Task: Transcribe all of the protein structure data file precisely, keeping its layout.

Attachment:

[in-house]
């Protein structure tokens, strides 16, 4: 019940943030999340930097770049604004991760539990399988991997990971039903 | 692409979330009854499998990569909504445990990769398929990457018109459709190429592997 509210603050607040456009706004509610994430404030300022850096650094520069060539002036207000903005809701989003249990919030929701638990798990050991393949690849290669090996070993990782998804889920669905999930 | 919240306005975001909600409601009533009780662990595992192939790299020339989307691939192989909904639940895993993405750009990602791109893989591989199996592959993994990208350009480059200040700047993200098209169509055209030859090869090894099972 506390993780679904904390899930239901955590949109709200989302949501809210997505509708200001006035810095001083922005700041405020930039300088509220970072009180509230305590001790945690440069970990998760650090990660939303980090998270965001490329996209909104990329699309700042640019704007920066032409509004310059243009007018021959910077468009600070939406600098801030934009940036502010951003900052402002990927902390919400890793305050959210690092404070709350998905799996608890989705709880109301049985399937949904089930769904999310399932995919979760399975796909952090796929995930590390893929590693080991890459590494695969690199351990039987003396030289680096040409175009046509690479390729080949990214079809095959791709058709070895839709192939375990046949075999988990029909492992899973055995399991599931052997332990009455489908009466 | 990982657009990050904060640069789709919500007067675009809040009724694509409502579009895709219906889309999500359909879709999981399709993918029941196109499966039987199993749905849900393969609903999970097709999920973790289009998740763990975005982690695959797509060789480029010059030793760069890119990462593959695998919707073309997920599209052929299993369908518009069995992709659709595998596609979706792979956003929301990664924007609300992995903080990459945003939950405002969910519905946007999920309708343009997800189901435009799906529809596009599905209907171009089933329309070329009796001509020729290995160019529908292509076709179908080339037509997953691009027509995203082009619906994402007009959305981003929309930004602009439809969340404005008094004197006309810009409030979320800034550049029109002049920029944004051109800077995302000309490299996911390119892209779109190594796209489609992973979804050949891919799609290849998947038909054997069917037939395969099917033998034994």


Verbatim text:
[in-house]
């Protein structure tokens, strides 16, 4: 019940943030999340930097770049604004991760539990399988991997990971039903 | 692409979330009854499998990569909504445990990769398929990457018109459709190429592997 509210603050607040456009706004509610994430404030300022850096650094520069060539002036207000903005809701989003249990919030929701638990798990050991393949690849290669090996070993990782998804889920669905999930 | 919240306005975001909600409601009533009780662990595992192939790299020339989307691939192989909904639940895993993405750009990602791109893989591989199996592959993994990208350009480059200040700047993200098209169509055209030859090869090894099972 506390993780679904904390899930239901955590949109709200989302949501809210997505509708200001006035810095001083922005700041405020930039300088509220970072009180509230305590001790945690440069970990998760650090990660939303980090998270965001490329996209909104990329699309700042640019704007920066032409509004310059243009007018021959910077468009600070939406600098801030934009940036502010951003900052402002990927902390919400890793305050959210690092404070709350998905799996608890989705709880109301049985399937949904089930769904999310399932995919979760399975796909952090796929995930590390893929590693080991890459590494695969690199351990039987003396030289680096040409175009046509690479390729080949990214079809095959791709058709070895839709192939375990046949075999988990029909492992899973055995399991599931052997332990009455489908009466 | 990982657009990050904060640069789709919500007067675009809040009724694509409502579009895709219906889309999500359909879709999981399709993918029941196109499966039987199993749905849900393969609903999970097709999920973790289009998740763990975005982690695959797509060789480029010059030793760069890119990462593959695998919707073309997920599209052929299993369908518009069995992709659709595998596609979706792979956003929301990664924007609300992995903080990459945003939950405002969910519905946007999920309708343009997800189901435009799906529809596009599905209907171009089933329309070329009796001509020729290995160019529908292509076709179908080339037509997953691009027509995203082009619906994402007009959305981003929309930004602009439809969340404005008094004197006309810009409030979320800034550049029109002049920029944004051109800077995302000309490299996911390119892209779109190594796209489609992973979804050949891919799609290849998947038909054997069917037939395969099917033998034994």